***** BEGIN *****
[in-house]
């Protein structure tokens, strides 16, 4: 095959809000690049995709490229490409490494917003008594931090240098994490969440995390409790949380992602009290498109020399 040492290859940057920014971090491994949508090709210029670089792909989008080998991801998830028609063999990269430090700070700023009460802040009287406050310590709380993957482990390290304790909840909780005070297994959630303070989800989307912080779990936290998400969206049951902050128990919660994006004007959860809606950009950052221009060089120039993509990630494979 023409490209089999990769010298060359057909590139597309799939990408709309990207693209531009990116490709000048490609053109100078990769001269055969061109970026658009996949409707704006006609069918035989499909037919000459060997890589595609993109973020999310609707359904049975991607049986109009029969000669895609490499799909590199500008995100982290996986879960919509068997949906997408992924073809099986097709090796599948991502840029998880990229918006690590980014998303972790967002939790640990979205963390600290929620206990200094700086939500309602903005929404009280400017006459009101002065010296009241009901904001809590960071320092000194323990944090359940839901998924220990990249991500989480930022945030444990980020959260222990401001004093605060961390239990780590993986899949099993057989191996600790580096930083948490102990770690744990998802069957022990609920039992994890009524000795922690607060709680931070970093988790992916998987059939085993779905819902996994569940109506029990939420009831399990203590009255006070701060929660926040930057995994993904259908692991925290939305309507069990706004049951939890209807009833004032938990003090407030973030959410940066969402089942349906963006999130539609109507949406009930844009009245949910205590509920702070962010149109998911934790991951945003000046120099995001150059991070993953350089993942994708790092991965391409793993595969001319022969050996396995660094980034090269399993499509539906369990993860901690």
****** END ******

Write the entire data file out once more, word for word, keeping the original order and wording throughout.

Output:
[in-house]
């Protein structure tokens, strides 16, 4: 095959809000690049995709490229490409490494917003008594931090240098994490969440995390409790949380992602009290498109020399 040492290859940057920014971090491994949508090709210029670089792909989008080998991801998830028609063999990269430090700070700023009460802040009287406050310590709380993957482990390290304790909840909780005070297994959630303070989800989307912080779990936290998400969206049951902050128990919660994006004007959860809606950009950052221009060089120039993509990630494979 023409490209089999990769010298060359057909590139597309799939990408709309990207693209531009990116490709000048490609053109100078990769001269055969061109970026658009996949409707704006006609069918035989499909037919000459060997890589595609993109973020999310609707359904049975991607049986109009029969000669895609490499799909590199500008995100982290996986879960919509068997949906997408992924073809099986097709090796599948991502840029998880990229918006690590980014998303972790967002939790640990979205963390600290929620206990200094700086939500309602903005929404009280400017006459009101002065010296009241009901904001809590960071320092000194323990944090359940839901998924220990990249991500989480930022945030444990980020959260222990401001004093605060961390239990780590993986899949099993057989191996600790580096930083948490102990770690744990998802069957022990609920039992994890009524000795922690607060709680931070970093988790992916998987059939085993779905819902996994569940109506029990939420009831399990203590009255006070701060929660926040930057995994993904259908692991925290939305309507069990706004049951939890209807009833004032938990003090407030973030959410940066969402089942349906963006999130539609109507949406009930844009009245949910205590509920702070962010149109998911934790991951945003000046120099995001150059991070993953350089993942994708790092991965391409793993595969001319022969050996396995660094980034090269399993499509539906369990993860901690």